Taking America: How We Got from the First Hostile Takeover to
Megamergers, Corporate Raiding and Scandal
By Jeff Madrick
2003/12 - Beard Books
158798217X - Paperback - Reprint - 312 pp.
This comprehensive and extensively researched book analyzes the principal players who molded a new system and changed irrevocably the way America does business.
Taking America is a contemporary business drama, compellingly told and rich in anecdotes and insight. The modern merger movement, sparked by low stock prices in the mid 70s, was fueled by a bold new generation of deal makers who seized an economic opportunity and invented the rules as they played. Never before in modern times had trading securities been as profitable to a select few as it had become in the mid 80s. The vast financial movement that had produced the largest corporate mergers in history had led directly to the insider trading scandals. Taking America identifies and retraces the steps in the merger movement to show for the first time the evolution of this phenomenon and its far-reaching consequences for us all.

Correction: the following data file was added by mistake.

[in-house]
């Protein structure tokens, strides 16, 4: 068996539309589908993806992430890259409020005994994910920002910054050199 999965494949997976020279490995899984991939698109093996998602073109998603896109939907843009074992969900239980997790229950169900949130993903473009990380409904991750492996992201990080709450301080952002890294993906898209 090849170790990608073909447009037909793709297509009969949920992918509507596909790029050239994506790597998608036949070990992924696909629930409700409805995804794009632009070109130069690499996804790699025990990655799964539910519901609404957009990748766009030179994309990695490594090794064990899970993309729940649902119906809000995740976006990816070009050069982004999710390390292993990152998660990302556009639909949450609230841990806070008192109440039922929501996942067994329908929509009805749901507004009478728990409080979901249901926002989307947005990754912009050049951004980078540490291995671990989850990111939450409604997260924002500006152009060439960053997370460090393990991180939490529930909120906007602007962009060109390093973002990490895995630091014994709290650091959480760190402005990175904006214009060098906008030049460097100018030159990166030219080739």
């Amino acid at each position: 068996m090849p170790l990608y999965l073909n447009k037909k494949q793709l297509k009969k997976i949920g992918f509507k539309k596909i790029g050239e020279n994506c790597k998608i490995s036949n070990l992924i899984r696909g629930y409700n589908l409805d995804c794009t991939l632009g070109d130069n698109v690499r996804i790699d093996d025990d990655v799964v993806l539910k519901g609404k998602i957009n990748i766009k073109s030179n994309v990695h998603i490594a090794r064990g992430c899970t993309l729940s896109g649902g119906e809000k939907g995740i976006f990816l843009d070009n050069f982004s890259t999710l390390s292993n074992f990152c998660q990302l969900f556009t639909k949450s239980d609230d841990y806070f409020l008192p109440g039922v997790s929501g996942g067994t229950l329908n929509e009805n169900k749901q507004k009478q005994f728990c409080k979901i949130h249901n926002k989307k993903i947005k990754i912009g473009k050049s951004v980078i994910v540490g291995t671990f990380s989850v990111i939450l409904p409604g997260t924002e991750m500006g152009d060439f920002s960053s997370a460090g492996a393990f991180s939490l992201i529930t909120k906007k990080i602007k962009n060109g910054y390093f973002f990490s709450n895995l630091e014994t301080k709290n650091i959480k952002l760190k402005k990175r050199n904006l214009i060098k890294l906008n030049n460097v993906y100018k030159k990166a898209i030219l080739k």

From the back cover blurb:
Now in this comprehensive and extensively researched book, financial analyst Jeff Madrick follows the careers of its leading players -- lawyers like Joseph Flom and Marty Lipton, banker Bob Greenhill of Morgan Stanley, executive Harry Gray, oilman T. Boone Pickens, Carl Icahn, and Ivan Boesky, who molded a new system and changed irrevocably the way America does business.
It is the story of how events build on each other, grow larger and bolder -- and ultimately take on a life of their own.
From Henry Berry, Turnarounds and Workouts, July 2005: